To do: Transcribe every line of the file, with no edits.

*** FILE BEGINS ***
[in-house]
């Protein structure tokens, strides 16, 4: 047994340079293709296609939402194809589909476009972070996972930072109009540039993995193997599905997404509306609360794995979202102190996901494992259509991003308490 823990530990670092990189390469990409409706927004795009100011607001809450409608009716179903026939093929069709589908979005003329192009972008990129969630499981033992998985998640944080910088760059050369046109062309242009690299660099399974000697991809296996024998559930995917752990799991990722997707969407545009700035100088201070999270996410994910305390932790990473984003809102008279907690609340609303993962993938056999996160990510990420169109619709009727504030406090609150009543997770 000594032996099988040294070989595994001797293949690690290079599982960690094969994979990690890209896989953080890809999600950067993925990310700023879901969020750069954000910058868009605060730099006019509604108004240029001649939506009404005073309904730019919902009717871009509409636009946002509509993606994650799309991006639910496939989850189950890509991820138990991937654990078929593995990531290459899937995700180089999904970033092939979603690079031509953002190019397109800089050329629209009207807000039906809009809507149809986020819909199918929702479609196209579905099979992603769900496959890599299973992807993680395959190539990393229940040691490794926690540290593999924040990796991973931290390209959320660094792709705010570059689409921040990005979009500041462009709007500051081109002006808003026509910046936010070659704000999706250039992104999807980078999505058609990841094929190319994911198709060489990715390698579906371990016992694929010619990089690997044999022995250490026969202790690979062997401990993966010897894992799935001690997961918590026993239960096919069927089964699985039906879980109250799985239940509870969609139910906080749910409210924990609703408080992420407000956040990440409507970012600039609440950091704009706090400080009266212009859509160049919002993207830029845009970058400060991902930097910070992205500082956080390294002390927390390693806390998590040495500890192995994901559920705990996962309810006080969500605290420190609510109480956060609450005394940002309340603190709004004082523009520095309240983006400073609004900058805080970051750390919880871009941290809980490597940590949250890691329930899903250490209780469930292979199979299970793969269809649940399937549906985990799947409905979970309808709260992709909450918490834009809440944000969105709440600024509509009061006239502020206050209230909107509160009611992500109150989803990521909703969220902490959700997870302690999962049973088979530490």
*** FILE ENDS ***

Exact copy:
[in-house]
């Protein structure tokens, strides 16, 4: 047994340079293709296609939402194809589909476009972070996972930072109009540039993995193997599905997404509306609360794995979202102190996901494992259509991003308490 823990530990670092990189390469990409409706927004795009100011607001809450409608009716179903026939093929069709589908979005003329192009972008990129969630499981033992998985998640944080910088760059050369046109062309242009690299660099399974000697991809296996024998559930995917752990799991990722997707969407545009700035100088201070999270996410994910305390932790990473984003809102008279907690609340609303993962993938056999996160990510990420169109619709009727504030406090609150009543997770 000594032996099988040294070989595994001797293949690690290079599982960690094969994979990690890209896989953080890809999600950067993925990310700023879901969020750069954000910058868009605060730099006019509604108004240029001649939506009404005073309904730019919902009717871009509409636009946002509509993606994650799309991006639910496939989850189950890509991820138990991937654990078929593995990531290459899937995700180089999904970033092939979603690079031509953002190019397109800089050329629209009207807000039906809009809507149809986020819909199918929702479609196209579905099979992603769900496959890599299973992807993680395959190539990393229940040691490794926690540290593999924040990796991973931290390209959320660094792709705010570059689409921040990005979009500041462009709007500051081109002006808003026509910046936010070659704000999706250039992104999807980078999505058609990841094929190319994911198709060489990715390698579906371990016992694929010619990089690997044999022995250490026969202790690979062997401990993966010897894992799935001690997961918590026993239960096919069927089964699985039906879980109250799985239940509870969609139910906080749910409210924990609703408080992420407000956040990440409507970012600039609440950091704009706090400080009266212009859509160049919002993207830029845009970058400060991902930097910070992205500082956080390294002390927390390693806390998590040495500890192995994901559920705990996962309810006080969500605290420190609510109480956060609450005394940002309340603190709004004082523009520095309240983006400073609004900058805080970051750390919880871009941290809980490597940590949250890691329930899903250490209780469930292979199979299970793969269809649940399937549906985990799947409905979970309808709260992709909450918490834009809440944000969105709440600024509509009061006239502020206050209230909107509160009611992500109150989803990521909703969220902490959700997870302690999962049973088979530490």